Diary Entry

Rereading oneself

Spinning My Wheels

Procrastination: Take Three.

photo by Gregory Phillips
photo by Gregory Phillips

Failing to progress on my summer projects, I reread the work where I left it last year. Although rereading literature can be an amazing and even exhilarating experience, rereading oneself is, well, not. As I started thinking that rereading one’s own work would be my theme for the week (I’m already behind on my posting schedule) I had a feeling that Roland Barthes had already nailed the experience. Indeed, I find in Roland Barthes by Roland Barthes (rereading him is always a treat), an entry that captures my sense of activity with no achievement. This entry is called “La Papillonne” (in the English translation), which is to say butterfly―in the feminine. I set aside the fact that Barthes is a man, a gay French man, and a world-famous writer nicely settled in his country house for a summer of leisure outside the city. Oh, and let me set the stage: the previous entry Doxa/Paradoxa ends with a sigh of weariness: “Where to go next? That is where I am now.”

Here’s RB:

Crazy, the power of distraction a man has who is bored, intimidated, or embarrassed by his work (my emphasis): working in the country (at what? at rereading myself, alas! [my emphasis, Barthes’s parenthesis]), here is the list of distractions I incur every five minutes: spray a mosquito, cut my nails, eat a plum, take a piss, check the faucet to see if the water is still muddy (there was a breakdown in the plumbing today), go to the drugstore, walk down to the garden to see how many nectarines have ripened on the tree, look at the radio-program listings, rig up a stand to hold my papers, etc.: I am cruising (emphasis, Roland Barthes).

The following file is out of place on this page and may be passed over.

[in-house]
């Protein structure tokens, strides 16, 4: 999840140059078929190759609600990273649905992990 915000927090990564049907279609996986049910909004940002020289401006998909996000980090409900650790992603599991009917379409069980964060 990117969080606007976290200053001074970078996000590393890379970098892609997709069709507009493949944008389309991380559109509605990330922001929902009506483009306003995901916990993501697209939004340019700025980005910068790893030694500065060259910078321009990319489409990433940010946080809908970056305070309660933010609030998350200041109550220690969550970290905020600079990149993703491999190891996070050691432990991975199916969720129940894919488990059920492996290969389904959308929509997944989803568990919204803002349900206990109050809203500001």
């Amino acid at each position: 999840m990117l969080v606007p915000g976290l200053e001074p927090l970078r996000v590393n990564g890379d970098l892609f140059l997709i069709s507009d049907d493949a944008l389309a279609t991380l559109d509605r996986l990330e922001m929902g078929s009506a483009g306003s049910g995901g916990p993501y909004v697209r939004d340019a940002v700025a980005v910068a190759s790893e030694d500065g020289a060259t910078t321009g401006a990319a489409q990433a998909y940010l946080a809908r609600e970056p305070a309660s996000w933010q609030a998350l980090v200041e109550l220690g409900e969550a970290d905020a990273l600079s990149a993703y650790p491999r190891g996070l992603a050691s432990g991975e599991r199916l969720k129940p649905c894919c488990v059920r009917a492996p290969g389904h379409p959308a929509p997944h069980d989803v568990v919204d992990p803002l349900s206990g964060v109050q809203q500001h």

And all that before email.

What captivates me is less the list of potentially infinite distractions (we all can imagine our own), as much as the notion that rereading one’s work is somehow inherently embarrassing. Why is it embarrassing to reread one’s work? Barthes almost shrugs it off with his “alas,” but that’s just what interests me. And know I’m not alone. Still, it’s not as if one was rereading juvenilia. No, just yesterday’s prose.

I look at what I take to be the last draft of a piece I was working on (of course reading through drafts to figure out which is the latest one is a great distraction in itself) about friendship and loss. I see some nice lines. But I also see paragraphs lacking transitions, sentences bordering on cliché, fudged emotion, and a confused relationship to potential readers. Ew. No wonder I abandoned the essay. Still I saved it for future reworking and I’m not all that different from the author circa 2013.

So, onward into the abyss.

Nancy K. Miller. Diary

Welcome. Some musings on my current preoccupations with the worlds of illness and the worlds of books, the vicissitudes of living with cancer and the need now, in my eighties, to imagine what new writing might be. 

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